The Mirror Neurons Network in Aging, Mild Cognitive Impairment, and Alzheimer Disease: A functional MRI Study

Sonia Di Tella, Elisabetta Farina, Francesca Baglio, Simone Pomati, Alessandra D'Amico, Isabella C. Campini, Sonia Di Tella, Giulia Belloni, Thierry Pozzo

Risultato della ricerca: Contributo in rivistaArticolo in rivista

14 Citazioni (Scopus)

Abstract

The aim of the current study is to investigate the integrity of the Mirror Neurons (MN) network in normal aging, Mild Cognitive Impairment (MCI), and Alzheimer disease (AD). Although AD and MCI are considered “cognitive” diseases, there has been increasing recognition of a link between motor function and AD. More recently the embodied cognition hypothesis has also been developed: it postulates that a part of cognition results from the coupling between action and perception representations. MN represent aneuronalpopulationwhichlinksperception,action,andcognition,thereforewedecided to characterize MN functioning in neurodegenerative cognitive decline. Three matched groups of 16 subjects (normal elderly-NE, amnesic MCI with hippocampal atrophy and AD) were evaluated with a focused neuropsychological battery and an fMRI task specifically created to test MN: that comprised of an observation run, where subjects were shown movies of a right hand grasping different objects, and of a motor run, where subjects observed visual pictures of objects oriented to be grasped with the right hand. In NE subjects, the conjunction analysis (comparing fMRI activation during observation and execution), showed the activation of a bilateral fronto-parietal network in “classical” MN areas, and of the superior temporal gyrus (STG). The MCI group showed the activation of areas belonging to the same network, however, parietal areas were activated to a lesser extent and the STG was not activated, while the opposite was true for the right Broca’s area. We did not observe any activation of the fronto-parietal network in AD participants. They did not perform as well as the NE subjects in all the neuropsychological tests (including tests of functions attributed to MN) whereas the MCI subjects were significantly different from the NE subjects only in episodic memory and semantic fluency. Here we showthattheMNnetworkislargelypreservedinaging,whileitappearsinvolvedfollowing an anterior-posterior gradient in neurodegenerative decline. In AD, task performance decays and the MN network appears clearly deficient. The preservation of the anterior part of the MN network in MCI could possibly supplement the initial decay of the posterior part, preserving cognitive performance.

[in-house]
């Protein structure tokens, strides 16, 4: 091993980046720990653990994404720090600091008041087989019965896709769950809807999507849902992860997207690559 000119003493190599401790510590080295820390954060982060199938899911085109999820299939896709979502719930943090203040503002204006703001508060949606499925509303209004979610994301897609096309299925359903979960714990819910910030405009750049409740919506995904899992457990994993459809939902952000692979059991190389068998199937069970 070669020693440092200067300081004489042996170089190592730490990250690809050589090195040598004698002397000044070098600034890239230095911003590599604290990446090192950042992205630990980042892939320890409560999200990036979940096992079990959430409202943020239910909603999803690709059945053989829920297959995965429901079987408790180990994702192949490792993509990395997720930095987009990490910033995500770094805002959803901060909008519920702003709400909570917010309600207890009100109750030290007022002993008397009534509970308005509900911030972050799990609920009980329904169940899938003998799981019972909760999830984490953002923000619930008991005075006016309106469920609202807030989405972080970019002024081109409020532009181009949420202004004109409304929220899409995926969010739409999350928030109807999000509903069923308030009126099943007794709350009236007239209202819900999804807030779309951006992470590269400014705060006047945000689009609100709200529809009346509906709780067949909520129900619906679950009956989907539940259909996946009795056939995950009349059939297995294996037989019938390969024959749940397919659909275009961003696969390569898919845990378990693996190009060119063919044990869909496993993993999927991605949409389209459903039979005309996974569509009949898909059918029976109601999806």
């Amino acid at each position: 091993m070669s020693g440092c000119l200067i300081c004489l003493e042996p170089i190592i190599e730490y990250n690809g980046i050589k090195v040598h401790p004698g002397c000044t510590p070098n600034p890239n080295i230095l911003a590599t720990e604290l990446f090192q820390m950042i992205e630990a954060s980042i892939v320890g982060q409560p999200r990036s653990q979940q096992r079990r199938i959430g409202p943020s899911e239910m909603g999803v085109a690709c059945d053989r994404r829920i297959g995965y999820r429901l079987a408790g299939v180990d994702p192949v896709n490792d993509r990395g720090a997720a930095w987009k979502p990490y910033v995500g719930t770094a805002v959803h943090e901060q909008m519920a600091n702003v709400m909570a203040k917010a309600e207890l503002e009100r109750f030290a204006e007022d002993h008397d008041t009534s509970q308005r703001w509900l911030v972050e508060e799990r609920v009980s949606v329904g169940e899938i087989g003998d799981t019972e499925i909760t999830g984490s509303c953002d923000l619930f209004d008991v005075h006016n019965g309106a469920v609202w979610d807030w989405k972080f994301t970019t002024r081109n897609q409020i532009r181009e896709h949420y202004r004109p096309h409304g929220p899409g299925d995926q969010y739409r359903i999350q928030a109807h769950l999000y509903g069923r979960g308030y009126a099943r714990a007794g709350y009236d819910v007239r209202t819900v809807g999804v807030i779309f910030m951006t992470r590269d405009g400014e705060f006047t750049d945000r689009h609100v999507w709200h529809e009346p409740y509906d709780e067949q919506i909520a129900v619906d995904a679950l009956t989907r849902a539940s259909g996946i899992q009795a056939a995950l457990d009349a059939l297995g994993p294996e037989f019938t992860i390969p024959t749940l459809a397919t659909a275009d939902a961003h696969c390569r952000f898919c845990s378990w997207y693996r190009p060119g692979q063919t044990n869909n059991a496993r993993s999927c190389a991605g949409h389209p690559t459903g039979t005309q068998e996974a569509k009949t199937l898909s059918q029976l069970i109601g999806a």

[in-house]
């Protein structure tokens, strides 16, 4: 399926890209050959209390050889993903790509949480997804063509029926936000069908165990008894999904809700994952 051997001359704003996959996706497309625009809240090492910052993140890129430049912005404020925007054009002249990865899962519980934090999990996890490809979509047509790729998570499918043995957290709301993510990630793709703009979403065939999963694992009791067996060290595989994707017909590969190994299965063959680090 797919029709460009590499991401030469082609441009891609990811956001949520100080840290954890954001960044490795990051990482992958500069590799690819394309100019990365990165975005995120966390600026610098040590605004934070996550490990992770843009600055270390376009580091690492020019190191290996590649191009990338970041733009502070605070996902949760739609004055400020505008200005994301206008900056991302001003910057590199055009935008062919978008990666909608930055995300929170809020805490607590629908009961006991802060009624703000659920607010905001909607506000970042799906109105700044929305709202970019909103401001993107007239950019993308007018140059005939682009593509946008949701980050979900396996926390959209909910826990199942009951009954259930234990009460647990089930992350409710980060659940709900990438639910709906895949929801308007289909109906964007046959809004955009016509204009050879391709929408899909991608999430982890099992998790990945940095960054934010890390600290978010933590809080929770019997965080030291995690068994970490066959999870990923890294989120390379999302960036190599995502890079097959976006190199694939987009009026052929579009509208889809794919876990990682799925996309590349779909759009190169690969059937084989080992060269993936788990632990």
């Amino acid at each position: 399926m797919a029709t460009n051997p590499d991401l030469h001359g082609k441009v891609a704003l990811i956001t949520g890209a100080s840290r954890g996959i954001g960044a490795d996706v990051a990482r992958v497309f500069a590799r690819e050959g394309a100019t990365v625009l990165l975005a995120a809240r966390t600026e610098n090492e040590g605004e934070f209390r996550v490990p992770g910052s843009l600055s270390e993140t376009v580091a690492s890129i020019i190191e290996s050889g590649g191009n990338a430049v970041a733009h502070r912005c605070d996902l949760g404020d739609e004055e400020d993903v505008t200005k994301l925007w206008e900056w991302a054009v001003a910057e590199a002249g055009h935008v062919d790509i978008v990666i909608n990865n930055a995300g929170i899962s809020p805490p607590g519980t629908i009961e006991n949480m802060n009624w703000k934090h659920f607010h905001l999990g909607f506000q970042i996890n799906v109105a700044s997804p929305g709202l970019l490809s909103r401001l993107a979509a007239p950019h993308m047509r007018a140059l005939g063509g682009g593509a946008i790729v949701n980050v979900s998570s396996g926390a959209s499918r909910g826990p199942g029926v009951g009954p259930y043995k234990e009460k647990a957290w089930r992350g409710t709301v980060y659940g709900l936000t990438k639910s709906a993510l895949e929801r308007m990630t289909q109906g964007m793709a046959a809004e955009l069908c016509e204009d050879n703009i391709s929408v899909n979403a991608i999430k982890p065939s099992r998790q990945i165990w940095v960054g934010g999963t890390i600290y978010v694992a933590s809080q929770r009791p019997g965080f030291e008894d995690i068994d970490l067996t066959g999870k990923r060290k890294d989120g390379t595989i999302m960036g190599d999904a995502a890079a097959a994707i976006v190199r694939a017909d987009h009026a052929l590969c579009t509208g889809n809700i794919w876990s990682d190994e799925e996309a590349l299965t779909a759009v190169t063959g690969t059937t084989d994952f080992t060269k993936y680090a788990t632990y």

Lingua originaleEnglish
pagine (da-a)1-13
Numero di pagine13
RivistaFrontiers in Aging Neuroscience
DOI
Stato di pubblicazionePubblicato - 2017

Keywords

  • Alzheimer disease
  • Mild Cognitive Impairment
  • aging
  • fMRI
  • mirror neurons
  • neuropsychological tests

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